Jack Steele isn’t your regular AFL skipper.
An introvert, the Saints co-captain never saw himself in that role. But after a career-best year in 2020, when he won St Kilda’s best and fairest, made his first All-Australian team and finished equal third in the Brownlow Medal, Steele was elected to lead alongside Jarryn Geary.
“I have always struggled with self-belief,” Steele told The Age.
Jack Steele (right) with co-captain Jarryn Geary earlier this year.Credit:Getty Images
But one person who has always believed in Steele? His co-captain.
The older, more vocal of the two captains knew Steele was something special when he kicked his first AFL goal on Geary during his time at GWS.
It was an early afternoon game on a Sunday, in front of less than 10,000 people at the venue then known as the Sydney Showgrounds, when Steele drifted forward.
Geary, as he so often does, rose above the pack and threw his fist at the footy. But he couldn’t get through the hands of Steele.
“He reckons he got a good piece of it as well,” Steele laughed. “Since then I think he’s had quite a bit of faith in me.”
It hasn’t been smooth sailing this season for the Saints. And since Geary broke his leg in the pre-season and having recently suffered complications, Steele is essentially the skipper on his own.
Things weren’t looking good for the Saints after being thrashed by Essendon, with just one win from their first three games.
“Initially ‘Gears’ was going to be out for three weeks, then it went to six weeks – or something along those lines. When things weren’t going well I thought, ‘Shit, I need him back’. Just to take a bit of load off me, but at the end of the day he’s still there,” Steele said.
“I felt responsible [for the losses]. He’s played a lot of footy, so just to get that calm leader back out there was something we really needed. I felt a bit under the pump last week.”
But what Steele quickly worked out is that he didn’t need Geary on the field to be kind of captain he wanted to be.
The pair has been catching up regularly away from the club, at cafes such as Jerry’s Milkbar in Elwood – a local of Steele’s – to talk about leadership and life.
The Canberran is far more introverted than Geary, but it’s Geary himself who has moulded Steele into the leader he is today.
“I never thought about [being captain], just because of how quiet I am,” Steele reflected.
“I’m not a big talker. Whereas ‘Gears’ is a talker, Rooey [Nick Riewoldt] was a talker and Phil Davis at GWS was a talker. So I pigeonholed a captain as being someone who is loud and articulate, so I never thought I’d be in that position.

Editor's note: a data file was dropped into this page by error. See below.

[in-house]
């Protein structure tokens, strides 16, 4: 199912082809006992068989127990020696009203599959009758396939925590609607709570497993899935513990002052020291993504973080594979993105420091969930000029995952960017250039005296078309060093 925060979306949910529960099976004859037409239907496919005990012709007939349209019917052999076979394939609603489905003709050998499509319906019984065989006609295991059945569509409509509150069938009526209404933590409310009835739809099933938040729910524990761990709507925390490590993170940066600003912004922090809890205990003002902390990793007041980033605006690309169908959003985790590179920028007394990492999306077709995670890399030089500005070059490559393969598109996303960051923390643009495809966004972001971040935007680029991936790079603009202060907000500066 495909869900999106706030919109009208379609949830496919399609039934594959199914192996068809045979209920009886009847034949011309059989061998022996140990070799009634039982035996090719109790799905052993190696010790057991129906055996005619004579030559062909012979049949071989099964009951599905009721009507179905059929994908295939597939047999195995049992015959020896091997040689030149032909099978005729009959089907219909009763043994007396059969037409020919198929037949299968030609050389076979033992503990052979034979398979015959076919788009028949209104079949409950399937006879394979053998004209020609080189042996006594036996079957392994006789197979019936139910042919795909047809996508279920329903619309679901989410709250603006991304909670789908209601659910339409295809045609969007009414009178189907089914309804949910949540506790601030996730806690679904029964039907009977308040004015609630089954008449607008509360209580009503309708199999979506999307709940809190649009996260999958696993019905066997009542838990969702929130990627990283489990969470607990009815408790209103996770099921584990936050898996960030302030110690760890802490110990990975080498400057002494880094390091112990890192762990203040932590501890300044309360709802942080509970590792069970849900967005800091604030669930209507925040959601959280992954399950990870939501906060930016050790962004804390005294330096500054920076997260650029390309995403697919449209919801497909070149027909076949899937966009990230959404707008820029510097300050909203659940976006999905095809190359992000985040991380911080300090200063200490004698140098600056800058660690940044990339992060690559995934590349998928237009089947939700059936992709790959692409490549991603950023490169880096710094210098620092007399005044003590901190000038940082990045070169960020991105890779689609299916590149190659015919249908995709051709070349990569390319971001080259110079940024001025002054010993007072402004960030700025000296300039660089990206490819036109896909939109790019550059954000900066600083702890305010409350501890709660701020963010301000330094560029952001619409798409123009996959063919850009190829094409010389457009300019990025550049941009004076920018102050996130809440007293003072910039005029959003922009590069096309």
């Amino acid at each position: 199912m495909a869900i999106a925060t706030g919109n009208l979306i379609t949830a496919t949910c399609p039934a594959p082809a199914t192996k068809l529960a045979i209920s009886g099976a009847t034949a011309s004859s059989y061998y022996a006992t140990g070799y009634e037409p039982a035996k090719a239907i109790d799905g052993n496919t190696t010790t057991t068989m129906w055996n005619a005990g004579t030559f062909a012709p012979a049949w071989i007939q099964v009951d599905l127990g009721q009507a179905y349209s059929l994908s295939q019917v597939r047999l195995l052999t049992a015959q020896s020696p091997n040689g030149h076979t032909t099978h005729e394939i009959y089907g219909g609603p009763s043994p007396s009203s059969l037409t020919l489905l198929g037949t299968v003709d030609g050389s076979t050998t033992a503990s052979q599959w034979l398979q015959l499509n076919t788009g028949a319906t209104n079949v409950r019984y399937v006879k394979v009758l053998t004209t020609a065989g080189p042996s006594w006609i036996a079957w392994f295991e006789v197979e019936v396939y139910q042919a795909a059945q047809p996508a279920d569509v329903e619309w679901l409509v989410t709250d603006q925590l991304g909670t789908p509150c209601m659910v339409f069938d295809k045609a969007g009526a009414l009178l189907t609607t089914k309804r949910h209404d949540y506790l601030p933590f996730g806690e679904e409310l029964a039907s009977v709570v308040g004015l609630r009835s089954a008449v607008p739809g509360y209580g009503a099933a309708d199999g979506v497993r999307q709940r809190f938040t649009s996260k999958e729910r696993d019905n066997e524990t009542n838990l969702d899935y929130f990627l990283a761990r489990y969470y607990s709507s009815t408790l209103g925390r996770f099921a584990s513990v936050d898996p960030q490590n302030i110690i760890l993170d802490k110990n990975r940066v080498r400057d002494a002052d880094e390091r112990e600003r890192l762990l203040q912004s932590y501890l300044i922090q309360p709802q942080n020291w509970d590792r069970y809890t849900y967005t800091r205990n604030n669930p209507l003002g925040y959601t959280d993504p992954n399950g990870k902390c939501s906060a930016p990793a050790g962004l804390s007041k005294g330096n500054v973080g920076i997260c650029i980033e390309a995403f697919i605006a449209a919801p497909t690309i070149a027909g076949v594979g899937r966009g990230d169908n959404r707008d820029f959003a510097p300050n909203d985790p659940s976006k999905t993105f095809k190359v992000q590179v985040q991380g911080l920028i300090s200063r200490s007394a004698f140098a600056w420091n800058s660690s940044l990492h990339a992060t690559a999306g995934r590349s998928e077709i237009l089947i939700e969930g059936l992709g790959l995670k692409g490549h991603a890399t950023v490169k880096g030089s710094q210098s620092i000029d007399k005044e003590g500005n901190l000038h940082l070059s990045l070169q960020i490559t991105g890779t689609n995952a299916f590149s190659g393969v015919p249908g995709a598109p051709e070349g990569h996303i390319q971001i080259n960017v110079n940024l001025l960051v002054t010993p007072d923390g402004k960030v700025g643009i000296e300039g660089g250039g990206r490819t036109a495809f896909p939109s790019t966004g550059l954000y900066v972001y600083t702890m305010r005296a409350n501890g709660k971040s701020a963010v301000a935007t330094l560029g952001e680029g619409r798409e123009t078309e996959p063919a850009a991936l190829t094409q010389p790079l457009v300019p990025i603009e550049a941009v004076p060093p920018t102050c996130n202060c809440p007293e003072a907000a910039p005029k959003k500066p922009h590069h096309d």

“But as the years went on and I started playing better footy, people started telling me more and more how much they respected me.”
It was Geary who told Steele to embrace the person he was and not to try lead like he was someone else.
“He said: ‘it’s OK to be different,’” Steele said. “He always showed a lot of faith in me, not just in my leadership but in my ability. For a lot of my career, I have had belief issues in myself. He’s been one constant person and teammate that’s believed in me since I got to the club.”
The advice has clearly worked. Not only is Steele now playing and leading tremendously well, he’s also found himself at the centre of a booming art collection.
‘He always showed a lot of faith in me, not just in my leadership but in my ability.’
Talented young Melbourne artist Dom Gauci, at just 27, has partnered with the AFL to create her latest collection of hand-drawn sketches of some of footy’s biggest stars.
The range includes the likes of Patrick Cripps, Marcus Bontempelli and Scott Pendlebury and in the case of Steele, she trawled through nearly 4000 images before finding the perfect snap.
“Look at him, he’s in the moment. For me, this is about capturing the player in their glory or in a moment of significance so that way whoever buys it and puts it on their wall can relive it,” Gauci said.
Steele has been a fan of Gauci’s ever since he bought a large portrait of former rapper Mac Miller and hung on it on his bedroom wall.
Perhaps Miller OUT, Steele IN at his house in Brighton? “It’s not like I’m going to put up a portrait of myself!” (This one will be going to his parents.)
St Kilda co-captain Jack Steele with artist Dom Gauci and her artwork of him.Credit:Penny Stephens
While a dramatic come-from-behind victory against West Coast helped put the Saints’ season back on track, Steele’s side now faces the daunting prospect of Richmond on Thursday night, who will have a sting in their tail after consecutive defeats.
Steele admits while it’s only one game, a victory over the reigning premiers could be the launch pad the Saints are looking for.
“We’re still trying to prove a lot of people wrong who had written us off after our loss to Essendon. That commentary is hard to avoid. For me, I used it as motivation,” he said.
“In a way, it was almost a free hit. If you lose, you’re in the same position as you were in before. If you win, you get some people back on your side.
“I think [a win over Richmond] would give the group so much faith in what we are trying to do and the system we are trying to implement.”
So after such a stellar individual year in which St Kilda finally won a final, what drives Steele now?
A premiership, he says, is the obvious answer. But he wants more.
“I was watching [Geelong captain] Joel Selwood the other day, and they said that of his 14- or 15-year career, he’s not missed finals once. It would be pretty cool to be a player like that, to not so much will my team over the line but just be a constant finals contender.
“Last year was good for us and we were happy with our year, but we need to go again. It can’t just be a one-off. ”
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